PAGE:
11. MSNBC minus Pat Buchanan

    After a very long time, many Pat Buchanan posts here at TPC, not to mention many tweets to MSNBC, we may have finally been heard.

    Uncle Racist Pat has been M.I.A. for two months now. Cautious optimism is called for, if, indeed MSNBC has come to its corporate senses. Via HuffPo:

    Back in November, HuffPost’s Michael Calderone reported on Buchanan’s disappearance from the network in the wake of yet another controversial book. … At the time, an MSNBC executive told HuffPost that the network had made a conscious decision not to have Buchanan hawk his work on air.

    During the book tour, Buchanan drew heavy criticism for appearing on “The Political Cesspool,” a radio show some have denounced as white supremacist and which openly calls itself “pro-white.”

    Since then, though, Buchanan has not appeared once on MSNBC — meaning that he has been off the air for over two months.

  12. The_Anti_Fox

    Republicans outraged that Obama is obstructing their obstruction!” Send Pink Slips to the GOP-11/2012!

  13. Rev. Al Politics Nation – Santorum & Gingrich do have an Extreme Resentment of Blacks.

  14. From Wallace to Paul and Perry

    William Faulkner once wrote that in the South, the past isn’t dead — it isn’t even past. His words seem eerily appropriate as two Southern Republican presidential candidates are confronted with the racial skeletons in their closets.

    First it was Texas Gov. Rick Perry and “Niggerhead,” the alleged name of his family’s hunting camp. Now, it’s fellow Texan Ron Paul’s sundry offensive statements about blacks, arguing among other things that in the wake of the Los Angeles riots, “order was only restored when it came time for the blacks to collect their welfare checks,” and that “95 percent of black men in Washington are semi-criminal or entirely criminal.”

    As Perry and Paul probably know, the modern Republican Party has its rhetorical roots in George Wallace and Barry Goldwater’s states’ rights rhetoric from the 1960s. Wallace laid the foundation for a generation of Republican hegemony in presidential elections via deft manipulation of racial and cultural issues; Richard Nixon and his guru Kevin Phillips studied Wallace’s tactics closely. Nixon’s 1969-’72 strategy, which focused on appealing to the 10 million Wallace voters from ’68, heralded a partisan realignment that would shape American politics for the next half-century, as Phillips himself predicted in 1969’s “Emerging Republican Majority.”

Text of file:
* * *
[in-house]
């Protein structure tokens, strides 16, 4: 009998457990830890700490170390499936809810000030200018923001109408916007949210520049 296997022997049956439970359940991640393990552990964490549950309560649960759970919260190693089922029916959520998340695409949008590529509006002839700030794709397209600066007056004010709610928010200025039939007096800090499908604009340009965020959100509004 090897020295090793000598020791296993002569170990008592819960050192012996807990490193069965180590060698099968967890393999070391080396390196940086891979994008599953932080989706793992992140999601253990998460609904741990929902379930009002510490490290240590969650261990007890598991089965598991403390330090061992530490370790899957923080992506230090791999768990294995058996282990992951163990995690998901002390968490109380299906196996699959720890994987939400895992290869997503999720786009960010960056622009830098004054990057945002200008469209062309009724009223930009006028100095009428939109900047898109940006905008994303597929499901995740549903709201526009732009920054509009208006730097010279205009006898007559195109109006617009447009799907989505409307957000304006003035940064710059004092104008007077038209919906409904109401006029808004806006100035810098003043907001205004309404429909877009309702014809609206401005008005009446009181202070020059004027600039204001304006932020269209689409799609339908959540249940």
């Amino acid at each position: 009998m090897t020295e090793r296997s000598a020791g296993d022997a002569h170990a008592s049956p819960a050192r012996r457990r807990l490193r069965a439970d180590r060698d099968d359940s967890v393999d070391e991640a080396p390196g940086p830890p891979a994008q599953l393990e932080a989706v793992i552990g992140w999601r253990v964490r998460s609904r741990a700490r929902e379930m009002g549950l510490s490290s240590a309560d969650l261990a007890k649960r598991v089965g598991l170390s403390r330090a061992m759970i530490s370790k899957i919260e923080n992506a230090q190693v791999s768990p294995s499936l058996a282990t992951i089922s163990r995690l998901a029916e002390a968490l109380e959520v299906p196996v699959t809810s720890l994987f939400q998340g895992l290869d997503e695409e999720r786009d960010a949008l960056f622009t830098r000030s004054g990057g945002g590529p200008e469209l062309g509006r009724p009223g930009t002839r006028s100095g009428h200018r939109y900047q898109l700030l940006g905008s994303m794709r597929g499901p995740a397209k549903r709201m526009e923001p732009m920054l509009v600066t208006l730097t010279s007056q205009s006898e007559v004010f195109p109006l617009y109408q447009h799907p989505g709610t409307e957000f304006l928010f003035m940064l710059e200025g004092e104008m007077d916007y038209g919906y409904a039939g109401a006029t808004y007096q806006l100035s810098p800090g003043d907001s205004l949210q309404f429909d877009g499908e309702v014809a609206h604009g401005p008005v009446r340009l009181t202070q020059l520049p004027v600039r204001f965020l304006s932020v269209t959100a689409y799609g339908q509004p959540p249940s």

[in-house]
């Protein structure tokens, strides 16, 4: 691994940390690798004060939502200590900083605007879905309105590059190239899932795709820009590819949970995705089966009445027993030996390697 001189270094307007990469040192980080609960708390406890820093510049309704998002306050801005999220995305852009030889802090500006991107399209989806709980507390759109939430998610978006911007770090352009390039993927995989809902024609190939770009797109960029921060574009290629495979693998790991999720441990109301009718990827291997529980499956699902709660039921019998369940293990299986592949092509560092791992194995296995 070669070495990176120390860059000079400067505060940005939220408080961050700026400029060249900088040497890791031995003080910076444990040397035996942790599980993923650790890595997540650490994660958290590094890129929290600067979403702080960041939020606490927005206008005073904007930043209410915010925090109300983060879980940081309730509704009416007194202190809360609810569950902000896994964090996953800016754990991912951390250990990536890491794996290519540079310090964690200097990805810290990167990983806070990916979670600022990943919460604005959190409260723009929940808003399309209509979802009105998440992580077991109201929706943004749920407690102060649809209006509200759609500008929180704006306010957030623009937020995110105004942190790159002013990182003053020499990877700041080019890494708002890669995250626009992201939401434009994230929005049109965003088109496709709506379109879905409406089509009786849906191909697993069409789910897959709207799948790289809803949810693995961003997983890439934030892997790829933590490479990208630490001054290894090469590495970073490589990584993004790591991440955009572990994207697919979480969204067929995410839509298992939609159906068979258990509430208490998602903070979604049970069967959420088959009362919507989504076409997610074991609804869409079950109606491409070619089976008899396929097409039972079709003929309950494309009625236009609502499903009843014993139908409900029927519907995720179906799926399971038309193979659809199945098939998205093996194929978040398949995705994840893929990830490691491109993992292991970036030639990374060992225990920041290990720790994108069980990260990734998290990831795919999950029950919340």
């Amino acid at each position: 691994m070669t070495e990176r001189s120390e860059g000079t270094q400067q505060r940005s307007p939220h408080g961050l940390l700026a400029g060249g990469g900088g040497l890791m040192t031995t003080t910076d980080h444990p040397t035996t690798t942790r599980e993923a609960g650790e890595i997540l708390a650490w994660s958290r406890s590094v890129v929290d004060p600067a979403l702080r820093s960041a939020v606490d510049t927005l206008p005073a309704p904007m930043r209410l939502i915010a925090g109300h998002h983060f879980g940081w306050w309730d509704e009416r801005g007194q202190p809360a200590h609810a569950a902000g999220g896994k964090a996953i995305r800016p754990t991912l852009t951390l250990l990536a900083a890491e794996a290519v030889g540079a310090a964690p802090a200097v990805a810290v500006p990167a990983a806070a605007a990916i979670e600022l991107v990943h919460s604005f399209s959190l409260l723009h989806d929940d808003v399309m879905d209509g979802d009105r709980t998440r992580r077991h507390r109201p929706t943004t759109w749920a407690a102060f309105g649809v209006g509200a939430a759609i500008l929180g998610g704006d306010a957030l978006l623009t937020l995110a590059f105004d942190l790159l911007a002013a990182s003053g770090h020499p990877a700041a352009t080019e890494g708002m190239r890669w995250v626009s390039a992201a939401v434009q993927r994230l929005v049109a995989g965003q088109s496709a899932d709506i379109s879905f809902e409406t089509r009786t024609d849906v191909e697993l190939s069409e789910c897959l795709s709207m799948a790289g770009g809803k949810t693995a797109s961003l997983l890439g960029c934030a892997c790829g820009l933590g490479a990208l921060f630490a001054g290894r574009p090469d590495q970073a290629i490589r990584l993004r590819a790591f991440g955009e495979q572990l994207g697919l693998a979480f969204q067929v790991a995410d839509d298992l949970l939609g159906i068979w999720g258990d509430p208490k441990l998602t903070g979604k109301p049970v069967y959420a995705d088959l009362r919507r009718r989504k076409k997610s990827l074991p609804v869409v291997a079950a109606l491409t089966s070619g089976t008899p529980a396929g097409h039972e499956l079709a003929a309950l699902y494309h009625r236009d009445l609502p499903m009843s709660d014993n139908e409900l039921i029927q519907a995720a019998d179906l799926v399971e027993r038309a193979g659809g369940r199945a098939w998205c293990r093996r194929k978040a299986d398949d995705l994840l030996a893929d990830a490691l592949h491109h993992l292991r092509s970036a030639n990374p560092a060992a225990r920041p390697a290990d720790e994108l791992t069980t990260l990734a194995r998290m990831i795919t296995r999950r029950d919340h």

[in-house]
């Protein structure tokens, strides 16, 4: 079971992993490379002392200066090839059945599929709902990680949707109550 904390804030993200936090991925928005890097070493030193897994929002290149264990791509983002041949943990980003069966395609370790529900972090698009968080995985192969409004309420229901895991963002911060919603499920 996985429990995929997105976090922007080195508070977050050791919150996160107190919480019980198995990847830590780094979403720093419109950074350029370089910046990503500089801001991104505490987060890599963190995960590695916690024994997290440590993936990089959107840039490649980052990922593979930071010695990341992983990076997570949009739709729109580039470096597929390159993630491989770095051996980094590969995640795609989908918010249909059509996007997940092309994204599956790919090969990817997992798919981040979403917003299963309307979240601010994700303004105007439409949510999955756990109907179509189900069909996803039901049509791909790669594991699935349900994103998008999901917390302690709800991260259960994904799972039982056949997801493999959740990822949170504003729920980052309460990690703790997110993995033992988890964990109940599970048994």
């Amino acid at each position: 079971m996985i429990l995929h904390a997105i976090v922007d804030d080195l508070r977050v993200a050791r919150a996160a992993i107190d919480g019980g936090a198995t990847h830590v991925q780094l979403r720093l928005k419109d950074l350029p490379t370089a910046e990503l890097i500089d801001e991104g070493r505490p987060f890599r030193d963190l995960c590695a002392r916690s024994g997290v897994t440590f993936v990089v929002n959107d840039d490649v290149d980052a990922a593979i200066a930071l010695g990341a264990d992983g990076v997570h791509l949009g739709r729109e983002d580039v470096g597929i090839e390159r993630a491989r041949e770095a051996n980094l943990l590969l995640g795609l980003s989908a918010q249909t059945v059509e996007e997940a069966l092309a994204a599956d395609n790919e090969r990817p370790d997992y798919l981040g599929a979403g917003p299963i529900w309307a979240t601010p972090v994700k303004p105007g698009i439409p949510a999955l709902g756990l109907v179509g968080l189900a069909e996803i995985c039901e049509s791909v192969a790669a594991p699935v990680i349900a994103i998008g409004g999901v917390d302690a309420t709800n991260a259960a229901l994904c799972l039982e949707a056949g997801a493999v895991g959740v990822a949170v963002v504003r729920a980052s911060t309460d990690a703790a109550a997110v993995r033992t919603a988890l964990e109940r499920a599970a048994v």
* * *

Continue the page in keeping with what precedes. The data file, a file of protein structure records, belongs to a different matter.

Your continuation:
So when Ronald Reagan went to Philadelphia, Miss., where three civil rights workers were brutally murdered in 1963, to kick off his 1980 general election bid and proclaimed that “the spirit of Jefferson Davis lives in this year’s Republican Party platform,” it was no accident. Rather, it was a rare statement of the Republican Party’s fundamental strategy since 1964.

    Instead of depicting the name of Perry’s farm or Paul’s repugnant ramblings as indications of aberrant political behavior, the media should stress that these candidates’ exaltation of states rights is a dog whistle to Republican voters conditioned by a generation of Republican politicians and operatives before them who exploited racial fears for personal and partisan advancement.


  15. I just love how Marion drops the knowledge.

    Marion Young

    As Atwater once said, “You start out in 1954 by saying, “Nigger, nigger, nigger.” By 1968 you can’t say “nigger” — that hurts you. Backfires. So you say stuff like forced busing, states’ rights and all that stuff. You’re getting so abstract… now [that] you’re talking about cutting taxes, and all these things you’re talking about are totally economic things and a byproduct of them is [that] blacks get hurt worse than whites.”


    As this writer alludes, these dog whistles may very well come back to bite the GOP during this campaign cycle.

  16. GOP Proven Wrong Again As ObamaCare Created 23,000 Jobs In December via @politicususa

  17. 2011 Year in Photos

    July 5, 2011